Peary Pairing: New Matthew Henson Doll Joins Plush Peary in Arctic Museum Shop

Matthew A. Henson had already traveled the world as a seaman when he met Robert E. Peary in 1887. He was soon an indispensable member of Peary’s many Arctic expeditions. Together with four Inuit men they traversed the frozen Arctic Ocean to reach the North Pole on April 6, 1909.

Henson was an extremely talented dog sledge driver, spoke the Inuit language fluently, and was widely respected by all expedition members and the Inuit. He was a very nice person as well. In fact, his Inuit name was “Miy Paluk,” which means “the kind one.”

However, in 1909-10, while the other members of Peary’s North Pole expedition were being honored in the United States, he was excluded from the celebrations and denied the recognition he deserved because he was African American. The accolades finally began in 1949. Today his accomplishments are fully recognized and his North Pole account has been republished numerous times.

A number of years ago the Peary-MacMillan Arctic Museum created a soft sculpture doll in the likeness of Peary and encouraged people to take their Peary dolls exploring throughout the world. People have shared their photographs of the doll at both Poles and in more temperate and even tropical regions.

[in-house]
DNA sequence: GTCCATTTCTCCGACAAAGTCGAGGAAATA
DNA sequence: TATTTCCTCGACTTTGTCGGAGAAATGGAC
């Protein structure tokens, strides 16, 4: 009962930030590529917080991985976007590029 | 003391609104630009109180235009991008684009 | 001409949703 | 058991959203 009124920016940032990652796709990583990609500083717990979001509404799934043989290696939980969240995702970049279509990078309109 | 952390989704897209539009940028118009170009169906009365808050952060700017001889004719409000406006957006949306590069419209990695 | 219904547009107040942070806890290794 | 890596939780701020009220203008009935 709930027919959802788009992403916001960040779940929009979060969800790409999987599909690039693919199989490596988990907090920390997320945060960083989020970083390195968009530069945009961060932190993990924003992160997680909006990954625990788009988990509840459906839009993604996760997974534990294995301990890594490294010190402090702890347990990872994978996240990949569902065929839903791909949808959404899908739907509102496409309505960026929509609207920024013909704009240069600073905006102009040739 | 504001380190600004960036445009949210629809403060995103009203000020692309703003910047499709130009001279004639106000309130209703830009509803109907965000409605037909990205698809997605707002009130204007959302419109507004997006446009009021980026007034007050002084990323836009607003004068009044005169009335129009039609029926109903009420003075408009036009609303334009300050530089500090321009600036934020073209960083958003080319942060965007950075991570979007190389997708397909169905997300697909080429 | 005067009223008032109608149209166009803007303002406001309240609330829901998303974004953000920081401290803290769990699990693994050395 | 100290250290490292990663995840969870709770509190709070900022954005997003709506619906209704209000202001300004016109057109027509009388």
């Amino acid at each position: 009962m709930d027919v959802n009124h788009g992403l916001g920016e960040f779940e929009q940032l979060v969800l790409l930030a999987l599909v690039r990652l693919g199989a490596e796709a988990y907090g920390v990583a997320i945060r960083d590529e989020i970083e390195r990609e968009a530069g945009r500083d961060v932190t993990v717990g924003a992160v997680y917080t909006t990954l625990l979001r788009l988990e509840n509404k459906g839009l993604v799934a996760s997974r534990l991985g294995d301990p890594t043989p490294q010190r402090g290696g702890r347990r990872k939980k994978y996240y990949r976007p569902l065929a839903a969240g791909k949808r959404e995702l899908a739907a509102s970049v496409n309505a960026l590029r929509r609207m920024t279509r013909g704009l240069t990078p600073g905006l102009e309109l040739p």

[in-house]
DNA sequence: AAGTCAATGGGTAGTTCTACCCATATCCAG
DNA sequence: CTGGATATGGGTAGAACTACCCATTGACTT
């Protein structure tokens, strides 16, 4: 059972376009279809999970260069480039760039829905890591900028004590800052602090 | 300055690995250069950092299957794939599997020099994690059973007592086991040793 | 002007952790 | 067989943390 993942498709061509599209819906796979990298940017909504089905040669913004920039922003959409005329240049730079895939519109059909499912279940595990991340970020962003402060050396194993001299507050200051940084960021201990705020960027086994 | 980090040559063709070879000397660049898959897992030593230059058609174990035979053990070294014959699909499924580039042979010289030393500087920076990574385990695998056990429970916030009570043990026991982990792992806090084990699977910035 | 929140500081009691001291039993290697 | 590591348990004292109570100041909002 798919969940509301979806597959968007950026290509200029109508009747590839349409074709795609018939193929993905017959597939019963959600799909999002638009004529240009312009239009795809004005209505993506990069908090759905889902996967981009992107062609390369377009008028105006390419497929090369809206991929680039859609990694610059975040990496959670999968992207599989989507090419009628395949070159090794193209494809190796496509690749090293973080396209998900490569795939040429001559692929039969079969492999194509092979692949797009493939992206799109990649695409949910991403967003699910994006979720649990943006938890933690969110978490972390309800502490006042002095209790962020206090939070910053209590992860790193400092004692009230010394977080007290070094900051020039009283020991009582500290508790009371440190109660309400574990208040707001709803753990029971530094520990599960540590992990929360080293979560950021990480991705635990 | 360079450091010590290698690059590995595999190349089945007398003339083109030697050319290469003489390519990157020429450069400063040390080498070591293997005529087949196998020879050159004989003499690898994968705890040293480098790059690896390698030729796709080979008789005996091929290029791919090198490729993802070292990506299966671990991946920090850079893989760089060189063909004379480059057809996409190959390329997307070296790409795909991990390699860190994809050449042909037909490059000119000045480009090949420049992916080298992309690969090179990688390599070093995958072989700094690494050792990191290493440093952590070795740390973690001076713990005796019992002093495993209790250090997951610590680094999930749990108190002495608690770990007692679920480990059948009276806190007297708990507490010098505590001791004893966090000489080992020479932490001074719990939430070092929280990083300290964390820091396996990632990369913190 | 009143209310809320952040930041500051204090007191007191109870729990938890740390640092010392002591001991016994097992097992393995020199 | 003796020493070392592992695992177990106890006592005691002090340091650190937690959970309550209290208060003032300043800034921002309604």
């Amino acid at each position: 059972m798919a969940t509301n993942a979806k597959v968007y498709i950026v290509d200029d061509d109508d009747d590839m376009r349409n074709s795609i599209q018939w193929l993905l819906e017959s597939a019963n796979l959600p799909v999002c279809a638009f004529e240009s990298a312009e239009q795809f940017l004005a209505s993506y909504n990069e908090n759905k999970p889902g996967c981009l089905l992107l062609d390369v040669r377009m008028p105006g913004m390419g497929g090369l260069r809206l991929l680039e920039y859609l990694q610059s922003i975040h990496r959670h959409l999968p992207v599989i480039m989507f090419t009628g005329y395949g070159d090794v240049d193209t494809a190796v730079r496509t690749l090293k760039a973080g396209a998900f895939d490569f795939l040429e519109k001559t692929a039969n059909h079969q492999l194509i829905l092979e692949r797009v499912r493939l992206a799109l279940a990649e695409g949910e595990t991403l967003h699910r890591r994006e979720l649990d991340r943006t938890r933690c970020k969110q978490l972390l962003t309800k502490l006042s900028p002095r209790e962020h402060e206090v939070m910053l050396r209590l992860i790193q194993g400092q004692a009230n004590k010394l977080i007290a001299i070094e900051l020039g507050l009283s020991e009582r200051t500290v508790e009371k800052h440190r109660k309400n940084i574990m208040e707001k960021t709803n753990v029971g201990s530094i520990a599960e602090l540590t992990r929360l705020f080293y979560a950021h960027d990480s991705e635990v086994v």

The museum staff decided that it was not right that the Peary doll was traveling alone, since Peary and Henson explored the North together. So along with students they designed another soft sculpture doll, this one featuring Henson. He is dressed in a hooded “fur” parka, and wears “sealskin” pants and boots.

The doll was created exclusively for the Arctic Museum by The Unemployed Philosophers Guild with funds donated by the Friends of the College Fund. Both dolls are available for purchase individually ($18.00) or as a set ($35.00) in the Arctic Museum’s shop or through the website. View a short interview with 85-year-old Henson about his North Pole journey when you come in to purchase your doll.

Owners of the Henson and Peary dolls are encouraged to take them exploring near and far, and send photographs of their exploits to the Arctic Museum for posting on the web site.

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